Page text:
The Serious Sam games are first-person shooters that don’t require players to think too methodically but more so require players to be constantly on the move, usually backwards while strafing, using quick reflexes to avoid and destroy the thousands of enemies thrown in Sam’s face. Each title is relentless, with each new game adding more enemies to slaughter, with Serious Sam 4 easily throwing tens of thousands of fodder throughout its 10 hour campaign.
The Serious Sam franchise is now 20 years old, first appearing on PC in 2001 and console in 2002. Throughout the years Sam has starred in 14 titles and spin-offs, with his long-time developers Croteam, along with Digital Devolver releasing a 10-year-old sequel to Sam’s last numerical outing with Serious Sam 4. Released only on PC and Google Stadia last year, it has now comes to consoles, dropping on the Xbox Series X and PlayStation 5.
While the new entry is a numerical sequel, the events precede the last game where the invading alien horde has already taken over Earth. Sam leads a team of ragtag resistance fighters in the hope to find the Holy Grail to turn the tide of the galactic war. While the story is shallow, voice acting stilted and cutscene models hard on the eye, the story has its charm and campy dialogue that brought smiles and a few chuckles. While Sam is front and centre, I found his resistance team more entertaining and welcomed their zany conversations whenever they were involved.
The gameplay of this newest entry has barely evolved since 2001 and this will divide those who want a change up in the series. Serious Sam 4 continues to move the player to arena after arena, each flooding the player with wave after wave of enemies. To succeed Sam must use much of the various arsenal provided while both retreating and circle strafing enemies. The gameplay has previously been called out for its repetitiveness, but it is the frequently changing enemy design and weaponry that keeps it fresh. There are a ridiculous number of enemy types on the screen at once. This makes the player keep a close eye on their weaponry and prioritise certain enemy types with certain weapons. Each enemy type is well designed and even though most will straight up storm the player, some will attack in different patterns, such as the Bloodsucker who teleports and swoops in or the Reptiloids who need to be sniped off from distance.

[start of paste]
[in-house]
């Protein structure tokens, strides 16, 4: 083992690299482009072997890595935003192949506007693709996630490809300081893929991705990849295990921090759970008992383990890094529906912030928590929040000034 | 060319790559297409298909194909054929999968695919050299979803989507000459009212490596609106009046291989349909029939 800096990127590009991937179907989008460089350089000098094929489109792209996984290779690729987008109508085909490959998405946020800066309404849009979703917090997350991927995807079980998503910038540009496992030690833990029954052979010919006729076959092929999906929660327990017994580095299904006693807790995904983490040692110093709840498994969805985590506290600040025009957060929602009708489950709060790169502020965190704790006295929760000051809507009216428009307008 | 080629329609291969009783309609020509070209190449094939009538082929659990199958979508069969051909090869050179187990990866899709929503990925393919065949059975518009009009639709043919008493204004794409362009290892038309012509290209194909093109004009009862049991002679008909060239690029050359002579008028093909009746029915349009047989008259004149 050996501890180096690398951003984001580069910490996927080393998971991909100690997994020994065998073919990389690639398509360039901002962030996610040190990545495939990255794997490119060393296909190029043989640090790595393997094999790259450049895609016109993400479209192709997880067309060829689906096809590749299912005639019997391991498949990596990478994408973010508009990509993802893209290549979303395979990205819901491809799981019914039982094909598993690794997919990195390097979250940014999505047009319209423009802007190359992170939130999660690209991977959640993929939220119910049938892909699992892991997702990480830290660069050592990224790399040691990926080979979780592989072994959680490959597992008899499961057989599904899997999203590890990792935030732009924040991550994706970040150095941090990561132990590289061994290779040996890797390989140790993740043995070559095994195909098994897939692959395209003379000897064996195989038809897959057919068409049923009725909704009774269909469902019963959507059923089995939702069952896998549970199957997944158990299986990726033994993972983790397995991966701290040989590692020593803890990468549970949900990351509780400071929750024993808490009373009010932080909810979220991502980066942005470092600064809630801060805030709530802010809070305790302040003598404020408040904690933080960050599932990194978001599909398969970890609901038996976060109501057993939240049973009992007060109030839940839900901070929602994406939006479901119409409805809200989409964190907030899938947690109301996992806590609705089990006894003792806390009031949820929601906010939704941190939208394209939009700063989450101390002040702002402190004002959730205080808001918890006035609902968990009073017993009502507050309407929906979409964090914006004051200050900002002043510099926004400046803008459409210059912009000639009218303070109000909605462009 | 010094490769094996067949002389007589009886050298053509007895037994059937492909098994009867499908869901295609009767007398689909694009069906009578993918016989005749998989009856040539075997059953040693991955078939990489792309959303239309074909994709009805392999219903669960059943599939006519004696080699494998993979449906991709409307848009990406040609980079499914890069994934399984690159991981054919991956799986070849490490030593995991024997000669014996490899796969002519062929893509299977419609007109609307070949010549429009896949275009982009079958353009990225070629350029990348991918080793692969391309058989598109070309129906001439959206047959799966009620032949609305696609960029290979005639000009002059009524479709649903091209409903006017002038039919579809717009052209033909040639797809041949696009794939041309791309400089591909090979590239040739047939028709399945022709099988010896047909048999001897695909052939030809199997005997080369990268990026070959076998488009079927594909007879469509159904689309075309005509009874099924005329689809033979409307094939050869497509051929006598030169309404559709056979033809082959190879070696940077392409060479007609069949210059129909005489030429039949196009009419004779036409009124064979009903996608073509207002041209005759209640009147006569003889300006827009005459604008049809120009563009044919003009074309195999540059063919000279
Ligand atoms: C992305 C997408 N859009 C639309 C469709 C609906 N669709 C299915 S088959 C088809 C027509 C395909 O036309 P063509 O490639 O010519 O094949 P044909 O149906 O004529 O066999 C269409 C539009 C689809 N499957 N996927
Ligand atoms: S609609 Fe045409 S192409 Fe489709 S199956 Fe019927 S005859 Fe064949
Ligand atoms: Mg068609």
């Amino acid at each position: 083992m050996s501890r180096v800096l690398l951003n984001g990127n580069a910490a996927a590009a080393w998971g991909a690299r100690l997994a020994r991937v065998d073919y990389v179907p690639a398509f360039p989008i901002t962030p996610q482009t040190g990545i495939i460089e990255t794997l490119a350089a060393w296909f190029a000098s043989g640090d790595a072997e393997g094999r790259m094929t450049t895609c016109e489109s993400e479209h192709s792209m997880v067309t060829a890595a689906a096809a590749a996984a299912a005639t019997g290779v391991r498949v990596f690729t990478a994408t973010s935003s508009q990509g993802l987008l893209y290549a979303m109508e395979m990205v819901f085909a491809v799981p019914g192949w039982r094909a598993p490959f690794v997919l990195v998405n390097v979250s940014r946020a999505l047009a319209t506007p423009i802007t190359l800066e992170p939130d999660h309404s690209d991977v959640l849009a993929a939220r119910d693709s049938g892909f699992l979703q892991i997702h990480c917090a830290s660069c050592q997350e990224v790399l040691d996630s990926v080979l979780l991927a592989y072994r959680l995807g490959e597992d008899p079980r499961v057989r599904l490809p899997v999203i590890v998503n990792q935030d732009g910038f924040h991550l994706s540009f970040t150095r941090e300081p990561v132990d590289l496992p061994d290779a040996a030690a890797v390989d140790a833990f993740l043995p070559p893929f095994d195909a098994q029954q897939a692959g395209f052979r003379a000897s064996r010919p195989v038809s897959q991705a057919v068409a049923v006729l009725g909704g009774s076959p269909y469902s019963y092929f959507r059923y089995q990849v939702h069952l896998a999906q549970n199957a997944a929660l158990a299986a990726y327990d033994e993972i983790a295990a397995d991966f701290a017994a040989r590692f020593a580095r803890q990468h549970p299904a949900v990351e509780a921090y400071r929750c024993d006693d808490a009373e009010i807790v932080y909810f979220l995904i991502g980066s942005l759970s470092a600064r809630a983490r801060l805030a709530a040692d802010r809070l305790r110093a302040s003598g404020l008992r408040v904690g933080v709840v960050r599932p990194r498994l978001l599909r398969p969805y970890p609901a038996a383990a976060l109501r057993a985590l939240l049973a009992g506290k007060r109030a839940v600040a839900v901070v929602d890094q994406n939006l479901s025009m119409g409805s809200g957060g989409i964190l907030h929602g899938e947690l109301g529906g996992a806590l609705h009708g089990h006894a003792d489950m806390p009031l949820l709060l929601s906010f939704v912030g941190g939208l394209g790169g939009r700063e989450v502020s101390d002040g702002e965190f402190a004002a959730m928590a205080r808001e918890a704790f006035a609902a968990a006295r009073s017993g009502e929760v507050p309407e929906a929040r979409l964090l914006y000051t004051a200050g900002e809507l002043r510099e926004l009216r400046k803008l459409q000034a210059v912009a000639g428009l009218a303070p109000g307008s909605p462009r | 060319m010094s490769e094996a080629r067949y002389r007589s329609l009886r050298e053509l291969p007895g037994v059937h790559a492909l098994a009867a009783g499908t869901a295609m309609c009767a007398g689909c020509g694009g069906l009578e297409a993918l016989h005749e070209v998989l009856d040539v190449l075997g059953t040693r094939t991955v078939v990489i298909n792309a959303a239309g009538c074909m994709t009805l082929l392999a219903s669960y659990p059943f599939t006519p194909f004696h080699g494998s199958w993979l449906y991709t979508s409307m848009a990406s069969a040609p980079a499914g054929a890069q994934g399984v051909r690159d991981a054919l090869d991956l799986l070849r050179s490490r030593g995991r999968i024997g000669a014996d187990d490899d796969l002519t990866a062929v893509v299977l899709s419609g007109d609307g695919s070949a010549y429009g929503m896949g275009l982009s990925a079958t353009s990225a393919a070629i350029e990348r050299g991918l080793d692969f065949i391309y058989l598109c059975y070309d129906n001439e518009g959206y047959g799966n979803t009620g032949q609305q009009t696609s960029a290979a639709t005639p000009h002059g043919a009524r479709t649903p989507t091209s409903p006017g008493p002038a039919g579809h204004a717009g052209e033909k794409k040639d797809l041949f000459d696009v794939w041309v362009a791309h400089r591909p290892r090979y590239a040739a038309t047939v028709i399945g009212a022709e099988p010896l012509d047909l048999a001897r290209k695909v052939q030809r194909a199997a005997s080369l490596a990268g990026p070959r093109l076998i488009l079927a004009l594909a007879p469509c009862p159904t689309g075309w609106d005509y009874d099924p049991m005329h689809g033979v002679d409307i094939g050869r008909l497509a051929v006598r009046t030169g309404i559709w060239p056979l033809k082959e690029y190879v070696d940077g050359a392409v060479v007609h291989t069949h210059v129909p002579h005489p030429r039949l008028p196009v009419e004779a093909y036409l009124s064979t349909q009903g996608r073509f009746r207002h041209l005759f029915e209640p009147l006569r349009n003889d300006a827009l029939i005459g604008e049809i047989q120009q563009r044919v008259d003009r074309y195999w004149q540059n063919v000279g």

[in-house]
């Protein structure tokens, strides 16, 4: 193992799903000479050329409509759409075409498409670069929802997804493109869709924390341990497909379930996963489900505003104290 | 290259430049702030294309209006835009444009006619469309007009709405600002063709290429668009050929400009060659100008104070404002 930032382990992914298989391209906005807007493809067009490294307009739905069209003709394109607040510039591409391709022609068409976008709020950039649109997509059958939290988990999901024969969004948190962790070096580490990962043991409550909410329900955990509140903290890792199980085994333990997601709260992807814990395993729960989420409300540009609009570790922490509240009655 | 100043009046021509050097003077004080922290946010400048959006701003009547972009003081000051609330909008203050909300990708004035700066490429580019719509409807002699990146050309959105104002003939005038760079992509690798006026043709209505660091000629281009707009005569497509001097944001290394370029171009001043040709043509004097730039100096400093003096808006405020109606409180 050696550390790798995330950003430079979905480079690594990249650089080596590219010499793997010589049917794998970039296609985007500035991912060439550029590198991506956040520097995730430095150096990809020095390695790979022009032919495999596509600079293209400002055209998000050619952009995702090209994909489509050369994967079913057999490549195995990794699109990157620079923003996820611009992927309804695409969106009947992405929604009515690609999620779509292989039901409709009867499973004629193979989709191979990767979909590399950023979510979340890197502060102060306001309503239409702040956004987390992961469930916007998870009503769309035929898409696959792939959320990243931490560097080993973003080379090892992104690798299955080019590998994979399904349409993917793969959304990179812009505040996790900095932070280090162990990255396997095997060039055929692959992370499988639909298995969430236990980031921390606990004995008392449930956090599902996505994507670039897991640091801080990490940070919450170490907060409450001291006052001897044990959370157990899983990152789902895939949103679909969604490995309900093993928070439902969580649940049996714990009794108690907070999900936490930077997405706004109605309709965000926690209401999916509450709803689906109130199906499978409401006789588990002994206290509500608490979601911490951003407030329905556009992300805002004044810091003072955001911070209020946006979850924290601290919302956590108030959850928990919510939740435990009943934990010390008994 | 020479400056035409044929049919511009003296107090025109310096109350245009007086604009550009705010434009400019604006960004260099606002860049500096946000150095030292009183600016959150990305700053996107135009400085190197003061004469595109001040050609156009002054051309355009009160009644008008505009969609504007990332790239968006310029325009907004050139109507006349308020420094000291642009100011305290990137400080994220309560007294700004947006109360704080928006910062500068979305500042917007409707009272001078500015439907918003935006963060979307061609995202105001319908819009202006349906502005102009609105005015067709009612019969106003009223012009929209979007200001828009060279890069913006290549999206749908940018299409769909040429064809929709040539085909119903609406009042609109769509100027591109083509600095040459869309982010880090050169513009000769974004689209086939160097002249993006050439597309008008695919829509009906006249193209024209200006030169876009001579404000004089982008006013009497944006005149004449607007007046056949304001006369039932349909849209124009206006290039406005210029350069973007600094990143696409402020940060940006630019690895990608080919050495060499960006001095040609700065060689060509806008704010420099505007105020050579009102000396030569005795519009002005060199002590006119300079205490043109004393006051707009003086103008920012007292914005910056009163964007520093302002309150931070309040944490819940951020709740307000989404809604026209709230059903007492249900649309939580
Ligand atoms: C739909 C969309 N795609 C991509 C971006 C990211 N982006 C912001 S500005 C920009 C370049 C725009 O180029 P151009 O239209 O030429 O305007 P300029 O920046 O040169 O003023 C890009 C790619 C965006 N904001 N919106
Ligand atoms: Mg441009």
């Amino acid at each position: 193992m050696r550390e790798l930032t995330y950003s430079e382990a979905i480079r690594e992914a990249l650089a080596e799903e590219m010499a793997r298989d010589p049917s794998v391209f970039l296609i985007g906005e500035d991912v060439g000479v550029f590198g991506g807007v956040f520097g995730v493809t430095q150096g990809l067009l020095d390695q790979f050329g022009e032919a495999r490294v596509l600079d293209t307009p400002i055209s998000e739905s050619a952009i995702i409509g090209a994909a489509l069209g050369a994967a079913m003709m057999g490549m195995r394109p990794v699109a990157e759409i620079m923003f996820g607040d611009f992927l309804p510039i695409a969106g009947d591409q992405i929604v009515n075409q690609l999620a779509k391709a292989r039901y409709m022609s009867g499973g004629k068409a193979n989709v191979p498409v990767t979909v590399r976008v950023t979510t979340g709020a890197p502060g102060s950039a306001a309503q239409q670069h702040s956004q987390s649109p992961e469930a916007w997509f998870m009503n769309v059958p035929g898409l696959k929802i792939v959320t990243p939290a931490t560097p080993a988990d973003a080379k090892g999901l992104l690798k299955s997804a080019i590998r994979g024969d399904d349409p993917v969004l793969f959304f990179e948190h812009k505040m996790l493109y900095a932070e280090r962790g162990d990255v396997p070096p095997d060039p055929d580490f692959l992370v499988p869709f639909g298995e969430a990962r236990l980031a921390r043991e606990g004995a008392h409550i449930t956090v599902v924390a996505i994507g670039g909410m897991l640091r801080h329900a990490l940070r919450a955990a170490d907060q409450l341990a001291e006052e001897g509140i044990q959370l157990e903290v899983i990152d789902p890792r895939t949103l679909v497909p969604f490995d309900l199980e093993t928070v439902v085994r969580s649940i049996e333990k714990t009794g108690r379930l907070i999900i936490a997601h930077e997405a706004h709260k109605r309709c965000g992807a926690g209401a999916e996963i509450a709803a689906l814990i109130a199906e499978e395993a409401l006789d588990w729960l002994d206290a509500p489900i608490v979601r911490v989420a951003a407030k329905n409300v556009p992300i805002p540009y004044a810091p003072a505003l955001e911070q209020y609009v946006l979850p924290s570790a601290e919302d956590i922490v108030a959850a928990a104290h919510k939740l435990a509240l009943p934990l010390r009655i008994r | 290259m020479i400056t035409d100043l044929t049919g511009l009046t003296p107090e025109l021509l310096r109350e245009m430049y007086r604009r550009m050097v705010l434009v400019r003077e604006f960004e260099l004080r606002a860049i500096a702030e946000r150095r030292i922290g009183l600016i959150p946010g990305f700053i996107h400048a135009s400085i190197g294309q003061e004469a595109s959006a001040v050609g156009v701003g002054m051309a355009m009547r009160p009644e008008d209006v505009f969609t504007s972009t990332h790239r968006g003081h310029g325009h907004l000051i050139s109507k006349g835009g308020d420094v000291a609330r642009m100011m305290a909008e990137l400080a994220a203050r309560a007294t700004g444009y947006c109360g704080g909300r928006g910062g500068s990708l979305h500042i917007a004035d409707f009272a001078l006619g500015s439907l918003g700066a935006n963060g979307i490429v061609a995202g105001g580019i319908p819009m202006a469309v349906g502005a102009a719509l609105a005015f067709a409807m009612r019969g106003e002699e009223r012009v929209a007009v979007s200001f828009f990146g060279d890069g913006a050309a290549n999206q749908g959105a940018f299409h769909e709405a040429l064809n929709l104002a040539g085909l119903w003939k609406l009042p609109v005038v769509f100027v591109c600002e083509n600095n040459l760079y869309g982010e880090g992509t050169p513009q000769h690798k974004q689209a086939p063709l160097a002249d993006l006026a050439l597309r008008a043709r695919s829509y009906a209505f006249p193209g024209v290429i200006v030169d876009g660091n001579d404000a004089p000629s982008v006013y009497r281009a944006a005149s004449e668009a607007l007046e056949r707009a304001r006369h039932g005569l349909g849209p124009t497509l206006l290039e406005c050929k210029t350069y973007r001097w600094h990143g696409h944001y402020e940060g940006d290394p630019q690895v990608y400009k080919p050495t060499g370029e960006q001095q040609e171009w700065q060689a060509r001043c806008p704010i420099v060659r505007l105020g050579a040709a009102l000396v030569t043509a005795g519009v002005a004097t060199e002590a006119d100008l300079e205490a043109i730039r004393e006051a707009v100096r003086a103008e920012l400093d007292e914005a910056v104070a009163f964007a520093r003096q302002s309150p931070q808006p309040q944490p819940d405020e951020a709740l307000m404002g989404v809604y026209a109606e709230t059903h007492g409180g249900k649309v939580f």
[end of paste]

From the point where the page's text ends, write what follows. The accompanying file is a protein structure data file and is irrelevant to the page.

The weaponry is satisfying, with fifteen different weapons, such as an assault rifle, a number of shotguns (the auto shotgun being my favourite), mini gun, homing rocket launcher and the fan favourite bowling ball type cannon. While it is easy to get caught in the panic of rushing hordes, Serious Sam 4 has a method to its madness with frequently changing the right weapons for the job. This is highly needed on the normal or higher difficulties. Sam also now gains perks throughout the campaign, with one the perks unlocking dual wielding where the player can have combinations of different weapons making constant swapping less of a requirement. Other perks include stronger melee damage and more health. Also included in the players arsenal are eight gadgets which can turn a losing battle into a tight win. Sam can use health on the fly, a decoy that enemies focus on, a bomb that slows down time and a blackhole that sucks enemies into it. These are an entertaining addition and players can experiment with what they’d prefer to use.